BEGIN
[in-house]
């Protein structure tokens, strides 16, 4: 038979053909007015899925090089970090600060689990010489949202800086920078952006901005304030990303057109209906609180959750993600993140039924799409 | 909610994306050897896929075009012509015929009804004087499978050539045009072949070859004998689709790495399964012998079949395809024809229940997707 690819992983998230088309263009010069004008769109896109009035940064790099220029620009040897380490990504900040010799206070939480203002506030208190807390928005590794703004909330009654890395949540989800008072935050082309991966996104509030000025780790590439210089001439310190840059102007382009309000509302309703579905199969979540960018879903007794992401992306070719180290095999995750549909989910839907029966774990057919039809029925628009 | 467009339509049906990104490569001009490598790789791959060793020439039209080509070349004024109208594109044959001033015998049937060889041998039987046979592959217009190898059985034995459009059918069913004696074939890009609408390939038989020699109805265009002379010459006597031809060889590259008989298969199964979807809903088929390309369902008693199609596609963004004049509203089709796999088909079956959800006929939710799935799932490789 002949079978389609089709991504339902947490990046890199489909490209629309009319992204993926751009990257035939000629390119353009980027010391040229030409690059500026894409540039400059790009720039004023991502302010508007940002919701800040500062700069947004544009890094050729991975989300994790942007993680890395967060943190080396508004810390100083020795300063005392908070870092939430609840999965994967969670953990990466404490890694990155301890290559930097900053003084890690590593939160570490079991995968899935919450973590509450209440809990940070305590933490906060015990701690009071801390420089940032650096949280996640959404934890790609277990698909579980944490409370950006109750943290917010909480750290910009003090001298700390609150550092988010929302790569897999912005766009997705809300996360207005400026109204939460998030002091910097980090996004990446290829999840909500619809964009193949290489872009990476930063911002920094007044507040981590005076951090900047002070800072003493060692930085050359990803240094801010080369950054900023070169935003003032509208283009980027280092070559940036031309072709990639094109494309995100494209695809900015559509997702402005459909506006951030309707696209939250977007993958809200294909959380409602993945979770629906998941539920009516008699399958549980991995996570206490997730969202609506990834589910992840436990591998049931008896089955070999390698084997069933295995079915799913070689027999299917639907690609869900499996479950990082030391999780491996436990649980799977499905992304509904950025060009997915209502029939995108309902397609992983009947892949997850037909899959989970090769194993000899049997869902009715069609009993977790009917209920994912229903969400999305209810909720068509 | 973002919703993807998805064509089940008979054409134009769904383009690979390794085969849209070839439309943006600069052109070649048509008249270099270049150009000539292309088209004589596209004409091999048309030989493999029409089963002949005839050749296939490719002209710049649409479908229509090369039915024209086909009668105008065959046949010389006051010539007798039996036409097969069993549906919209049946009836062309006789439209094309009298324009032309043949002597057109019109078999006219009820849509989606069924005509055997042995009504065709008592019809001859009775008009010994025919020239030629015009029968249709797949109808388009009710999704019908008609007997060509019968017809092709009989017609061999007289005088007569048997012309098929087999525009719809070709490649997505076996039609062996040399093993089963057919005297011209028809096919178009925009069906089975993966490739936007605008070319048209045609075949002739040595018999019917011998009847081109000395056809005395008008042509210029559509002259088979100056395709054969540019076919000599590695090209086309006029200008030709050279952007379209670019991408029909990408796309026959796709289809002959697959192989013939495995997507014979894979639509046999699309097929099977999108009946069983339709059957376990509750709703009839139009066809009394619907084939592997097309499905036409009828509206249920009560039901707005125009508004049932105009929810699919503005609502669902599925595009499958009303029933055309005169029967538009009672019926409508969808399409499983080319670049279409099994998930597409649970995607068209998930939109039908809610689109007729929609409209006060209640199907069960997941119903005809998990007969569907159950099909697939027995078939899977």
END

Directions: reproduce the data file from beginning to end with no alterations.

[in-house]
């Protein structure tokens, strides 16, 4: 038979053909007015899925090089970090600060689990010489949202800086920078952006901005304030990303057109209906609180959750993600993140039924799409 | 909610994306050897896929075009012509015929009804004087499978050539045009072949070859004998689709790495399964012998079949395809024809229940997707 690819992983998230088309263009010069004008769109896109009035940064790099220029620009040897380490990504900040010799206070939480203002506030208190807390928005590794703004909330009654890395949540989800008072935050082309991966996104509030000025780790590439210089001439310190840059102007382009309000509302309703579905199969979540960018879903007794992401992306070719180290095999995750549909989910839907029966774990057919039809029925628009 | 467009339509049906990104490569001009490598790789791959060793020439039209080509070349004024109208594109044959001033015998049937060889041998039987046979592959217009190898059985034995459009059918069913004696074939890009609408390939038989020699109805265009002379010459006597031809060889590259008989298969199964979807809903088929390309369902008693199609596609963004004049509203089709796999088909079956959800006929939710799935799932490789 002949079978389609089709991504339902947490990046890199489909490209629309009319992204993926751009990257035939000629390119353009980027010391040229030409690059500026894409540039400059790009720039004023991502302010508007940002919701800040500062700069947004544009890094050729991975989300994790942007993680890395967060943190080396508004810390100083020795300063005392908070870092939430609840999965994967969670953990990466404490890694990155301890290559930097900053003084890690590593939160570490079991995968899935919450973590509450209440809990940070305590933490906060015990701690009071801390420089940032650096949280996640959404934890790609277990698909579980944490409370950006109750943290917010909480750290910009003090001298700390609150550092988010929302790569897999912005766009997705809300996360207005400026109204939460998030002091910097980090996004990446290829999840909500619809964009193949290489872009990476930063911002920094007044507040981590005076951090900047002070800072003493060692930085050359990803240094801010080369950054900023070169935003003032509208283009980027280092070559940036031309072709990639094109494309995100494209695809900015559509997702402005459909506006951030309707696209939250977007993958809200294909959380409602993945979770629906998941539920009516008699399958549980991995996570206490997730969202609506990834589910992840436990591998049931008896089955070999390698084997069933295995079915799913070689027999299917639907690609869900499996479950990082030391999780491996436990649980799977499905992304509904950025060009997915209502029939995108309902397609992983009947892949997850037909899959989970090769194993000899049997869902009715069609009993977790009917209920994912229903969400999305209810909720068509 | 973002919703993807998805064509089940008979054409134009769904383009690979390794085969849209070839439309943006600069052109070649048509008249270099270049150009000539292309088209004589596209004409091999048309030989493999029409089963002949005839050749296939490719002209710049649409479908229509090369039915024209086909009668105008065959046949010389006051010539007798039996036409097969069993549906919209049946009836062309006789439209094309009298324009032309043949002597057109019109078999006219009820849509989606069924005509055997042995009504065709008592019809001859009775008009010994025919020239030629015009029968249709797949109808388009009710999704019908008609007997060509019968017809092709009989017609061999007289005088007569048997012309098929087999525009719809070709490649997505076996039609062996040399093993089963057919005297011209028809096919178009925009069906089975993966490739936007605008070319048209045609075949002739040595018999019917011998009847081109000395056809005395008008042509210029559509002259088979100056395709054969540019076919000599590695090209086309006029200008030709050279952007379209670019991408029909990408796309026959796709289809002959697959192989013939495995997507014979894979639509046999699309097929099977999108009946069983339709059957376990509750709703009839139009066809009394619907084939592997097309499905036409009828509206249920009560039901707005125009508004049932105009929810699919503005609502669902599925595009499958009303029933055309005169029967538009009672019926409508969808399409499983080319670049279409099994998930597409649970995607068209998930939109039908809610689109007729929609409209006060209640199907069960997941119903005809998990007969569907159950099909697939027995078939899977």